Monday, September 24, 2012

Antique Iron Bookend


Greetings from the road in West Virginia! We are heading back home to SC after visiting my oldest brother, who lives in the Pittsburgh area. He's lived up there for a little over two years, and we finally made it up for a visit! We brought the little dog along with us - his first-ever overnight road trip! He's mostly been sleeping in my lap (so my clothes smell pretty fantastic, despite the fact that he had a bath and haircut the day before we left!). 
Try blogging with this little guy in your lap!
He's been banished to his giant pillow bed in the back seat for a bit. 

But now, let's talk about the project. I found the old iron at a thrift shop.  In fact, I bought it on the same trip as the skirt in Project #3.  The iron was about the same as the skirt, somewhere around $1.00.  I thought it would make a great bookend because it’s very solid and heavy for its size.  But it seemed like it needed a little something extra to be complete.  So, when I went to Lowe’s to get the wood cut for the Singer shelf and drawers, I had them cut the wood for this project at the same time.
Materials:
  • 2 small wood pieces (7"x 7" and 7" x 8.5"), sanded, stained, and coated with polyurethane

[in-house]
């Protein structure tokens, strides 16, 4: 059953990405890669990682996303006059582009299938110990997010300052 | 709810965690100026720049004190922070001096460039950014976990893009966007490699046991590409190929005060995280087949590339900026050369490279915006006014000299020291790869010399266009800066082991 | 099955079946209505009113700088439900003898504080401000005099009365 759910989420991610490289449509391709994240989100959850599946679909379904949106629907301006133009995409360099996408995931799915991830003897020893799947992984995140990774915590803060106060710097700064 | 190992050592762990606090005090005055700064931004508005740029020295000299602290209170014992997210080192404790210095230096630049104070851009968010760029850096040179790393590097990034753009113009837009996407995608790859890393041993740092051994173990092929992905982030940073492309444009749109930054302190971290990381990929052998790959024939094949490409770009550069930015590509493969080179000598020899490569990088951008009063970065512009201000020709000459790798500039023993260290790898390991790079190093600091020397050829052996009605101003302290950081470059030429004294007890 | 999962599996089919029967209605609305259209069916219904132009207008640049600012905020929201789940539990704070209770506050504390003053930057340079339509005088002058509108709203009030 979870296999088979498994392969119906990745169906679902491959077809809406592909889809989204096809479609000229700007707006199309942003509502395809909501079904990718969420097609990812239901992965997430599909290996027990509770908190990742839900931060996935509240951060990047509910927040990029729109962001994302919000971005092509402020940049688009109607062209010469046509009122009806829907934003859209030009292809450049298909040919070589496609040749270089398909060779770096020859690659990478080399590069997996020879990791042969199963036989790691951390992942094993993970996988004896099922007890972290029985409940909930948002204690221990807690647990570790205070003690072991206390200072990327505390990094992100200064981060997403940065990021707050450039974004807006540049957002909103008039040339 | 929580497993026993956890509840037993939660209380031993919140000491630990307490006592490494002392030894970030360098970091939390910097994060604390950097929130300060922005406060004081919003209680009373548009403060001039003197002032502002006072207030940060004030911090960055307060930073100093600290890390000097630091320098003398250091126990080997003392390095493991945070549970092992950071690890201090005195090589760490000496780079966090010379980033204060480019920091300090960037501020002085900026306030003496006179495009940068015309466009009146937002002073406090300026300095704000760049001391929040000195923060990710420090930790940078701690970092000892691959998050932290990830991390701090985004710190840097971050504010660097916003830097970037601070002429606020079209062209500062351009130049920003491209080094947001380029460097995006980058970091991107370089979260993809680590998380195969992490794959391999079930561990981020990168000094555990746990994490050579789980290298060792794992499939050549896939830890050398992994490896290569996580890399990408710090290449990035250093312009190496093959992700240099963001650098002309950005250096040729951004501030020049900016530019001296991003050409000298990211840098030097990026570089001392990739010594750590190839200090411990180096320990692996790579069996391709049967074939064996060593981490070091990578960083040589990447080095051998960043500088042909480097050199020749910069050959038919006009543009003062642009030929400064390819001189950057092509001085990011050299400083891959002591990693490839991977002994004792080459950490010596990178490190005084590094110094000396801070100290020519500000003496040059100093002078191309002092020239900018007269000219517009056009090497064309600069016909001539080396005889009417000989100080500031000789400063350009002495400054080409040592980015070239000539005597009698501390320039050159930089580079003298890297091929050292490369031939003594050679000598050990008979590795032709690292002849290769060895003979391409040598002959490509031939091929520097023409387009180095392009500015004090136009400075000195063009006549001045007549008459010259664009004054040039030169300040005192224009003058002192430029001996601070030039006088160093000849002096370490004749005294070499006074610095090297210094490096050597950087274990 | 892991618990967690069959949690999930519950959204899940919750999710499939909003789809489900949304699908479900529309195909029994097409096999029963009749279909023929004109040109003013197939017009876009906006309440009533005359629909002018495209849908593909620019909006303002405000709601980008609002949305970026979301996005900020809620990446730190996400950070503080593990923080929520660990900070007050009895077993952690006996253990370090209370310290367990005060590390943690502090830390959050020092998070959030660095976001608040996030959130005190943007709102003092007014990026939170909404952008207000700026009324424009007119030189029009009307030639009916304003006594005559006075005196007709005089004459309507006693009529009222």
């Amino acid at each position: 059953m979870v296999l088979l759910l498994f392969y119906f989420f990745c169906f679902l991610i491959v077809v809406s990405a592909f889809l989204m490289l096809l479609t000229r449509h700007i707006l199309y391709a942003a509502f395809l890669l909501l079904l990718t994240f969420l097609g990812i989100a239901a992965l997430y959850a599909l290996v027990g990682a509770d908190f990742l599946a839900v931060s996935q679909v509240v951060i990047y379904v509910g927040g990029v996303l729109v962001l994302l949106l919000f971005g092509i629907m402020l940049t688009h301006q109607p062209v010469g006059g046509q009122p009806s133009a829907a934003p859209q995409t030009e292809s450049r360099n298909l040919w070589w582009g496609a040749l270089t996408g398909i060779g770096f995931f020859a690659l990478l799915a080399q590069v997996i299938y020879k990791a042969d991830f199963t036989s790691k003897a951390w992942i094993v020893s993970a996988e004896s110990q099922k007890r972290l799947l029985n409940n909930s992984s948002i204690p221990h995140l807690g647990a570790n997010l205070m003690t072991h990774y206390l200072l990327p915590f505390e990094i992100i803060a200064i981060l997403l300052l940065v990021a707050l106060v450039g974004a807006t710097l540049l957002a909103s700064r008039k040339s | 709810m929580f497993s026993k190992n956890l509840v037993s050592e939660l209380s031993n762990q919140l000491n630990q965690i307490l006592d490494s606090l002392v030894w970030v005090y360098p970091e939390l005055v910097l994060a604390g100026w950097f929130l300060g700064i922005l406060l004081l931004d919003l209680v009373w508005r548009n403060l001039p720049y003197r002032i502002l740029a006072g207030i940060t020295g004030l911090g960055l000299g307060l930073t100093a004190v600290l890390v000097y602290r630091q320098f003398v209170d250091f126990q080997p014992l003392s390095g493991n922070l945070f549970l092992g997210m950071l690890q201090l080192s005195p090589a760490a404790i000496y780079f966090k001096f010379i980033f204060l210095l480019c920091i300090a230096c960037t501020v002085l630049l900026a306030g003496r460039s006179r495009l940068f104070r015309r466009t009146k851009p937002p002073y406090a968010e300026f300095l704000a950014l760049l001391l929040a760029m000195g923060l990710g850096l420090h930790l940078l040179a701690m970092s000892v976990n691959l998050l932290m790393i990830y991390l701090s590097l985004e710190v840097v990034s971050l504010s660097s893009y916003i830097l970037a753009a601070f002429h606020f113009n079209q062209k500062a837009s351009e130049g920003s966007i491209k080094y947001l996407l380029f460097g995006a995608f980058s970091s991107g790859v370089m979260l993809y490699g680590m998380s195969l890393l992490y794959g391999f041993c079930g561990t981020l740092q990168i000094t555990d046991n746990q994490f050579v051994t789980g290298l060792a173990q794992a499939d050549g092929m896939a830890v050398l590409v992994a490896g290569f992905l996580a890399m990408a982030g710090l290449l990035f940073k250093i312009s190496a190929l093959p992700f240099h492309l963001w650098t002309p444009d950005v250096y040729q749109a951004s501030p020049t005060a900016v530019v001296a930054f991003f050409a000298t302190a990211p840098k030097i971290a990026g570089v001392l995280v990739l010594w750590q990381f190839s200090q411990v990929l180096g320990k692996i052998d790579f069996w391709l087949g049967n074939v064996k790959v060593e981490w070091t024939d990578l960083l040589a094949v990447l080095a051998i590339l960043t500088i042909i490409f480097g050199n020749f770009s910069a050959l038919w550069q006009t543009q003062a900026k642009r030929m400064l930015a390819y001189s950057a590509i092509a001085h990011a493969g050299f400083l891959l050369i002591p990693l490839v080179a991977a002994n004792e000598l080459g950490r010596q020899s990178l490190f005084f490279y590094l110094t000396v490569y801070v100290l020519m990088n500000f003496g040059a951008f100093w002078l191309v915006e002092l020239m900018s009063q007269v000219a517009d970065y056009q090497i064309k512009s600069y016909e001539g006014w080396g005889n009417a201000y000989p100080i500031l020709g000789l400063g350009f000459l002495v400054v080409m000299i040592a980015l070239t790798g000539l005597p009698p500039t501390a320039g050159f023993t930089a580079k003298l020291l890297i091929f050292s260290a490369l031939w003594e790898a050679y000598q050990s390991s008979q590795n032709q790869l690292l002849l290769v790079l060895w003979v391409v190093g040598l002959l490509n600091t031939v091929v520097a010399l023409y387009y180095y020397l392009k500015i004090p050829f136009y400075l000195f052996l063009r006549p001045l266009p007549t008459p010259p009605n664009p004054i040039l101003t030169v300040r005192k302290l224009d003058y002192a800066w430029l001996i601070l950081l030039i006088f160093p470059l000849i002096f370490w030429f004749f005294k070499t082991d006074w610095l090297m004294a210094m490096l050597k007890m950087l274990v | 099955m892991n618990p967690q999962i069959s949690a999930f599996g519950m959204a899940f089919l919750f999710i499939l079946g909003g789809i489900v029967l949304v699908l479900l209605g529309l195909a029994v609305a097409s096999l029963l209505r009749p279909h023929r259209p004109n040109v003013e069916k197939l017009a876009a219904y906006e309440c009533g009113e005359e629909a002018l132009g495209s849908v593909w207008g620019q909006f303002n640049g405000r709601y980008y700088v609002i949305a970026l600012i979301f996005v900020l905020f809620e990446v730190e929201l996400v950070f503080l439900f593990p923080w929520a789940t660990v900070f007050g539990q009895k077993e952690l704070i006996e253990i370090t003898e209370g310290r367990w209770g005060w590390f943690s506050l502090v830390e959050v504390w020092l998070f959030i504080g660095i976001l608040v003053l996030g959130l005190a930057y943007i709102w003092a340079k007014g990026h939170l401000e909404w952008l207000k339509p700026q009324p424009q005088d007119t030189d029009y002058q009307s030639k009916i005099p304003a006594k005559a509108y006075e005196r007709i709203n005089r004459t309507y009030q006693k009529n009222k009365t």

• 2 L-brackets w/ ~3/4" screws
  • Wood glue
  • Screwdriver
  • Old iron
  • Rust remover
  • Steel brush
  • Rags
  • Black acrylic paint
  • Clear acrylic sealer
  • Sponge brush

When I bought the iron, it was very rusty and in need of being cleaned up.  What a great coincidence!  While I was working on the Singer shelf and drawers, I needed to remove rust so had the supplies out already. 

Ugly
Dirty
...and Rusty!
So, I grabbed the iron and scrubbed it up.  Look at the difference!!  The handle will need repainting now, but that's an easy fix!
Add a little bit of elbow grease...
Much better!
After the iron was cleaned up, I sanded, stained, and coated the small wood pieces to prepare them for assembly.  Once they were dry and ready, I used a dab of wood glue across the side of the smaller (bottom) piece and stuck it to the lower edge of the side of the larger (upright) piece, then wedged this configuration up against a wall to allow it to dry in one piece.   Once it was dry, I eyeballed where the L-brackets needed to go (I’m a big fan of the ‘eyeball it’ technique!), and screwed them in place for additional stability (L-brackets not visible in photo below).

Bookend frame assembled and ready for the iron
All that was left to do at this point was to repaint the handle of the iron...sooo I grabbed my acrylic paints and a sponge brush and gave it a coat of black paint, followed by a coat of shiny acrylic sealer.
Look at that shiny handle!
 Then, found some antique books in need of being held up and called it a day!


Since the iron's not actually attached to the frame, it can be adjusted to 
face in different directions if I feel like it.
Time:  ~5 hours (including paint/stain drying time - about 1.5 hours active time)
Cost:  ~$15

Thanks for reading!! :)

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